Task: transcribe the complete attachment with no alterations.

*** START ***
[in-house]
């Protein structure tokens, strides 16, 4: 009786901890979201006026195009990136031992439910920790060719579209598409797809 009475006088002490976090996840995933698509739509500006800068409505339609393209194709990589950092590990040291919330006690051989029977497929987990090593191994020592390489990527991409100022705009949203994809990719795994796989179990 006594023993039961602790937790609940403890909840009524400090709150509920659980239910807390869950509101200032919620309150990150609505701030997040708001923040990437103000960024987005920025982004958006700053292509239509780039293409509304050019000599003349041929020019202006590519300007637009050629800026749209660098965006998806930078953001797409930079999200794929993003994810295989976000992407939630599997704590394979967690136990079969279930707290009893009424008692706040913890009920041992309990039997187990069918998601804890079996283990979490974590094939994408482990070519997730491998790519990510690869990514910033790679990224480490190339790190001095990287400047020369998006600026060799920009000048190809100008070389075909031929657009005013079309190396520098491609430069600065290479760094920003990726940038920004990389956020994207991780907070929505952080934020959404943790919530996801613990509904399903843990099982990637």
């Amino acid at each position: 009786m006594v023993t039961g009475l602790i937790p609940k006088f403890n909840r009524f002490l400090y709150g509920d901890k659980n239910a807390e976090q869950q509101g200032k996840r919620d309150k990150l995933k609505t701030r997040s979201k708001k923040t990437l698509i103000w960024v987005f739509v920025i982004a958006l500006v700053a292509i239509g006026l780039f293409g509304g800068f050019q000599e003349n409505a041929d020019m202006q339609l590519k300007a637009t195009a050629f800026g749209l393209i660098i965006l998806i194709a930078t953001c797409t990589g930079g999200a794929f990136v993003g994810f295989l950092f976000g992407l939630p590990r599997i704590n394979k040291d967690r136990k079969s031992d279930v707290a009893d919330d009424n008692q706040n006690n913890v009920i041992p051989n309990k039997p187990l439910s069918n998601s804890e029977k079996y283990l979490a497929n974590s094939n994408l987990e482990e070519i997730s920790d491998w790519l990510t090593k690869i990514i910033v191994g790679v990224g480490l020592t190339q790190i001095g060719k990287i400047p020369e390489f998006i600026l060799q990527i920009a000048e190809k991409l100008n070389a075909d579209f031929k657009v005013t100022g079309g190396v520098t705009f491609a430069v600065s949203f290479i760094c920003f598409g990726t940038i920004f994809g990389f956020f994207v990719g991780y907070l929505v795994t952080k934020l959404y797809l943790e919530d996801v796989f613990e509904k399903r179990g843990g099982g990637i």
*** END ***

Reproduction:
[in-house]
């Protein structure tokens, strides 16, 4: 009786901890979201006026195009990136031992439910920790060719579209598409797809 009475006088002490976090996840995933698509739509500006800068409505339609393209194709990589950092590990040291919330006690051989029977497929987990090593191994020592390489990527991409100022705009949203994809990719795994796989179990 006594023993039961602790937790609940403890909840009524400090709150509920659980239910807390869950509101200032919620309150990150609505701030997040708001923040990437103000960024987005920025982004958006700053292509239509780039293409509304050019000599003349041929020019202006590519300007637009050629800026749209660098965006998806930078953001797409930079999200794929993003994810295989976000992407939630599997704590394979967690136990079969279930707290009893009424008692706040913890009920041992309990039997187990069918998601804890079996283990979490974590094939994408482990070519997730491998790519990510690869990514910033790679990224480490190339790190001095990287400047020369998006600026060799920009000048190809100008070389075909031929657009005013079309190396520098491609430069600065290479760094920003990726940038920004990389956020994207991780907070929505952080934020959404943790919530996801613990509904399903843990099982990637």
């Amino acid at each position: 009786m006594v023993t039961g009475l602790i937790p609940k006088f403890n909840r009524f002490l400090y709150g509920d901890k659980n239910a807390e976090q869950q509101g200032k996840r919620d309150k990150l995933k609505t701030r997040s979201k708001k923040t990437l698509i103000w960024v987005f739509v920025i982004a958006l500006v700053a292509i239509g006026l780039f293409g509304g800068f050019q000599e003349n409505a041929d020019m202006q339609l590519k300007a637009t195009a050629f800026g749209l393209i660098i965006l998806i194709a930078t953001c797409t990589g930079g999200a794929f990136v993003g994810f295989l950092f976000g992407l939630p590990r599997i704590n394979k040291d967690r136990k079969s031992d279930v707290a009893d919330d009424n008692q706040n006690n913890v009920i041992p051989n309990k039997p187990l439910s069918n998601s804890e029977k079996y283990l979490a497929n974590s094939n994408l987990e482990e070519i997730s920790d491998w790519l990510t090593k690869i990514i910033v191994g790679v990224g480490l020592t190339q790190i001095g060719k990287i400047p020369e390489f998006i600026l060799q990527i920009a000048e190809k991409l100008n070389a075909d579209f031929k657009v005013t100022g079309g190396v520098t705009f491609a430069v600065s949203f290479i760094c920003f598409g990726t940038i920004f994809g990389f956020f994207v990719g991780y907070l929505v795994t952080k934020l959404y797809l943790e919530d996801v796989f613990e509904k399903r179990g843990g099982g990637i």